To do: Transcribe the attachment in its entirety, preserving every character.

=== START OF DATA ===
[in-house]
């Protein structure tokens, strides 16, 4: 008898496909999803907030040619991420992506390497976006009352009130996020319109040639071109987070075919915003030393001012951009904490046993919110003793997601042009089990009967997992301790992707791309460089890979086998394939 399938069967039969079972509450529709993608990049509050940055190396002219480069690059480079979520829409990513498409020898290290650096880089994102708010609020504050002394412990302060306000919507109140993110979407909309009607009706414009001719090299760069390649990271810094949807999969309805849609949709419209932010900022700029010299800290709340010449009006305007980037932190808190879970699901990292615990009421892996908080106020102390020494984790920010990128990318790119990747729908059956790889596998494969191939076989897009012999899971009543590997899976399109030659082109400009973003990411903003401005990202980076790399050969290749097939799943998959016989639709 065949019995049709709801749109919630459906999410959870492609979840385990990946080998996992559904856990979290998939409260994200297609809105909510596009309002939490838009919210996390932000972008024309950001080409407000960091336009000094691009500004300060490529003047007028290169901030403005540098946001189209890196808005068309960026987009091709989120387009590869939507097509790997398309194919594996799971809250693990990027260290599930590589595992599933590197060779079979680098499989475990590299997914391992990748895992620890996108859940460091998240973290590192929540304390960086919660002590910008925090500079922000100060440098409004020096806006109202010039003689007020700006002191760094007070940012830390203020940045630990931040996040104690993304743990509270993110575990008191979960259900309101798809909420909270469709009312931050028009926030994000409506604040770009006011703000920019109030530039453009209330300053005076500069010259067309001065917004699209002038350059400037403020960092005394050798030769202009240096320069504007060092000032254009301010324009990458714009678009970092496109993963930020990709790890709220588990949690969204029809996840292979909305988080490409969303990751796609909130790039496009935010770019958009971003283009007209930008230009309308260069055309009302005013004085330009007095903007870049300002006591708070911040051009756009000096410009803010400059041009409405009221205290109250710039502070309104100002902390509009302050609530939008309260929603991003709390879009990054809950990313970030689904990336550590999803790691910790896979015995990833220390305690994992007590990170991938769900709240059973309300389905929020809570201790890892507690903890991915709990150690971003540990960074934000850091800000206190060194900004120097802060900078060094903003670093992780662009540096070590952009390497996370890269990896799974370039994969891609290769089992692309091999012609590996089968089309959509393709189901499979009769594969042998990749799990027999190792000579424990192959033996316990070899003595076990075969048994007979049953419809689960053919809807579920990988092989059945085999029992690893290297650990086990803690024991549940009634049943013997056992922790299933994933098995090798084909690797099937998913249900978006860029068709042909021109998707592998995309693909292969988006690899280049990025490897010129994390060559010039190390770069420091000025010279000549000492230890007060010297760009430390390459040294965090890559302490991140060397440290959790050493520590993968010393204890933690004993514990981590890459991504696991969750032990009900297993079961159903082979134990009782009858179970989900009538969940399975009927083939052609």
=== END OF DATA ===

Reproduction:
[in-house]
């Protein structure tokens, strides 16, 4: 008898496909999803907030040619991420992506390497976006009352009130996020319109040639071109987070075919915003030393001012951009904490046993919110003793997601042009089990009967997992301790992707791309460089890979086998394939 399938069967039969079972509450529709993608990049509050940055190396002219480069690059480079979520829409990513498409020898290290650096880089994102708010609020504050002394412990302060306000919507109140993110979407909309009607009706414009001719090299760069390649990271810094949807999969309805849609949709419209932010900022700029010299800290709340010449009006305007980037932190808190879970699901990292615990009421892996908080106020102390020494984790920010990128990318790119990747729908059956790889596998494969191939076989897009012999899971009543590997899976399109030659082109400009973003990411903003401005990202980076790399050969290749097939799943998959016989639709 065949019995049709709801749109919630459906999410959870492609979840385990990946080998996992559904856990979290998939409260994200297609809105909510596009309002939490838009919210996390932000972008024309950001080409407000960091336009000094691009500004300060490529003047007028290169901030403005540098946001189209890196808005068309960026987009091709989120387009590869939507097509790997398309194919594996799971809250693990990027260290599930590589595992599933590197060779079979680098499989475990590299997914391992990748895992620890996108859940460091998240973290590192929540304390960086919660002590910008925090500079922000100060440098409004020096806006109202010039003689007020700006002191760094007070940012830390203020940045630990931040996040104690993304743990509270993110575990008191979960259900309101798809909420909270469709009312931050028009926030994000409506604040770009006011703000920019109030530039453009209330300053005076500069010259067309001065917004699209002038350059400037403020960092005394050798030769202009240096320069504007060092000032254009301010324009990458714009678009970092496109993963930020990709790890709220588990949690969204029809996840292979909305988080490409969303990751796609909130790039496009935010770019958009971003283009007209930008230009309308260069055309009302005013004085330009007095903007870049300002006591708070911040051009756009000096410009803010400059041009409405009221205290109250710039502070309104100002902390509009302050609530939008309260929603991003709390879009990054809950990313970030689904990336550590999803790691910790896979015995990833220390305690994992007590990170991938769900709240059973309300389905929020809570201790890892507690903890991915709990150690971003540990960074934000850091800000206190060194900004120097802060900078060094903003670093992780662009540096070590952009390497996370890269990896799974370039994969891609290769089992692309091999012609590996089968089309959509393709189901499979009769594969042998990749799990027999190792000579424990192959033996316990070899003595076990075969048994007979049953419809689960053919809807579920990988092989059945085999029992690893290297650990086990803690024991549940009634049943013997056992922790299933994933098995090798084909690797099937998913249900978006860029068709042909021109998707592998995309693909292969988006690899280049990025490897010129994390060559010039190390770069420091000025010279000549000492230890007060010297760009430390390459040294965090890559302490991140060397440290959790050493520590993968010393204890933690004993514990981590890459991504696991969750032990009900297993079961159903082979134990009782009858179970989900009538969940399975009927083939052609």